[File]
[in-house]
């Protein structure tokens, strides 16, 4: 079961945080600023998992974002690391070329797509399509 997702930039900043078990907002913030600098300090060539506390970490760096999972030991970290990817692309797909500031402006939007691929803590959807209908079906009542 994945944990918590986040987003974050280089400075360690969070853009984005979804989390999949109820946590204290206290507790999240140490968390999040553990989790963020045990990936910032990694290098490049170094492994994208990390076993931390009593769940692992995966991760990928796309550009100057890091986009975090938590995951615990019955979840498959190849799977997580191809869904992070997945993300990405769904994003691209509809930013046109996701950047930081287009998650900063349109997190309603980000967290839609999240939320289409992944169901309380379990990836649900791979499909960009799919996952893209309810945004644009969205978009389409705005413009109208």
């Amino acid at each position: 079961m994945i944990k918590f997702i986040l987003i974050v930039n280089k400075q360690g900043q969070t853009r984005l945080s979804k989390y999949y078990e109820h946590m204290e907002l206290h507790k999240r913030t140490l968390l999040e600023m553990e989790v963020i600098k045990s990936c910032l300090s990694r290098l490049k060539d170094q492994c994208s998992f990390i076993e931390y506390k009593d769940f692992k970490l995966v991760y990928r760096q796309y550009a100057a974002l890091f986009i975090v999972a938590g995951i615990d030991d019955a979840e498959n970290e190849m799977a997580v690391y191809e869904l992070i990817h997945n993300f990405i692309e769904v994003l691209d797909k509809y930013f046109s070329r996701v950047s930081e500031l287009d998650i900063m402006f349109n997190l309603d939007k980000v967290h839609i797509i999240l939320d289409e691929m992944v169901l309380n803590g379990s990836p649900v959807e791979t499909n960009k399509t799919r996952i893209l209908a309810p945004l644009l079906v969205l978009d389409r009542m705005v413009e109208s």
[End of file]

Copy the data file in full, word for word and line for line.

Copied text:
[in-house]
């Protein structure tokens, strides 16, 4: 079961945080600023998992974002690391070329797509399509 997702930039900043078990907002913030600098300090060539506390970490760096999972030991970290990817692309797909500031402006939007691929803590959807209908079906009542 994945944990918590986040987003974050280089400075360690969070853009984005979804989390999949109820946590204290206290507790999240140490968390999040553990989790963020045990990936910032990694290098490049170094492994994208990390076993931390009593769940692992995966991760990928796309550009100057890091986009975090938590995951615990019955979840498959190849799977997580191809869904992070997945993300990405769904994003691209509809930013046109996701950047930081287009998650900063349109997190309603980000967290839609999240939320289409992944169901309380379990990836649900791979499909960009799919996952893209309810945004644009969205978009389409705005413009109208």
């Amino acid at each position: 079961m994945i944990k918590f997702i986040l987003i974050v930039n280089k400075q360690g900043q969070t853009r984005l945080s979804k989390y999949y078990e109820h946590m204290e907002l206290h507790k999240r913030t140490l968390l999040e600023m553990e989790v963020i600098k045990s990936c910032l300090s990694r290098l490049k060539d170094q492994c994208s998992f990390i076993e931390y506390k009593d769940f692992k970490l995966v991760y990928r760096q796309y550009a100057a974002l890091f986009i975090v999972a938590g995951i615990d030991d019955a979840e498959n970290e190849m799977a997580v690391y191809e869904l992070i990817h997945n993300f990405i692309e769904v994003l691209d797909k509809y930013f046109s070329r996701v950047s930081e500031l287009d998650i900063m402006f349109n997190l309603d939007k980000v967290h839609i797509i999240l939320d289409e691929m992944v169901l309380n803590g379990s990836p649900v959807e791979t499909n960009k399509t799919r996952i893209l209908a309810p945004l644009l079906v969205l978009d389409r009542m705005v413009e109208s």